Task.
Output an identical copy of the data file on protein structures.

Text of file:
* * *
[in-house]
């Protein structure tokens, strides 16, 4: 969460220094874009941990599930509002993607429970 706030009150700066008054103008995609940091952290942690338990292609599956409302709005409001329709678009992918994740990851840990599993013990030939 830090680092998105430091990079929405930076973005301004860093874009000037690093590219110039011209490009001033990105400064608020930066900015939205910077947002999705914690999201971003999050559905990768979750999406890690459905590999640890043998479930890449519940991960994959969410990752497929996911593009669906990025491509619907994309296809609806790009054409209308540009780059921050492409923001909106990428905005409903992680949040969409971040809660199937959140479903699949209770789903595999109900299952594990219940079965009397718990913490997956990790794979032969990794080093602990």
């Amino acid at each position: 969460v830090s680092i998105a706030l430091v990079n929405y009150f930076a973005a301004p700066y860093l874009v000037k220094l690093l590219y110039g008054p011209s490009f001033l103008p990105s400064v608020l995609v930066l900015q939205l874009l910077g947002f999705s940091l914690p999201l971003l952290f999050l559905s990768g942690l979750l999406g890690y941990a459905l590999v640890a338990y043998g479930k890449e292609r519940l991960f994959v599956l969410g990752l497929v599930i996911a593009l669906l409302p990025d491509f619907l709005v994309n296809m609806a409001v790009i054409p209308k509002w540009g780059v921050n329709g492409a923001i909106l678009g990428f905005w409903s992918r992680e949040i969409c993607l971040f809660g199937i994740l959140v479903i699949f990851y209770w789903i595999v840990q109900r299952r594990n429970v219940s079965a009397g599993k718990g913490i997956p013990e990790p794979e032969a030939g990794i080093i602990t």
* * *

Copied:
[in-house]
């Protein structure tokens, strides 16, 4: 969460220094874009941990599930509002993607429970 706030009150700066008054103008995609940091952290942690338990292609599956409302709005409001329709678009992918994740990851840990599993013990030939 830090680092998105430091990079929405930076973005301004860093874009000037690093590219110039011209490009001033990105400064608020930066900015939205910077947002999705914690999201971003999050559905990768979750999406890690459905590999640890043998479930890449519940991960994959969410990752497929996911593009669906990025491509619907994309296809609806790009054409209308540009780059921050492409923001909106990428905005409903992680949040969409971040809660199937959140479903699949209770789903595999109900299952594990219940079965009397718990913490997956990790794979032969990794080093602990």
């Amino acid at each position: 969460v830090s680092i998105a706030l430091v990079n929405y009150f930076a973005a301004p700066y860093l874009v000037k220094l690093l590219y110039g008054p011209s490009f001033l103008p990105s400064v608020l995609v930066l900015q939205l874009l910077g947002f999705s940091l914690p999201l971003l952290f999050l559905s990768g942690l979750l999406g890690y941990a459905l590999v640890a338990y043998g479930k890449e292609r519940l991960f994959v599956l969410g990752l497929v599930i996911a593009l669906l409302p990025d491509f619907l709005v994309n296809m609806a409001v790009i054409p209308k509002w540009g780059v921050n329709g492409a923001i909106l678009g990428f905005w409903s992918r992680e949040i969409c993607l971040f809660g199937i994740l959140v479903i699949f990851y209770w789903i595999v840990q109900r299952r594990n429970v219940s079965a009397g599993k718990g913490i997956p013990e990790p794979e032969a030939g990794i080093i602990t």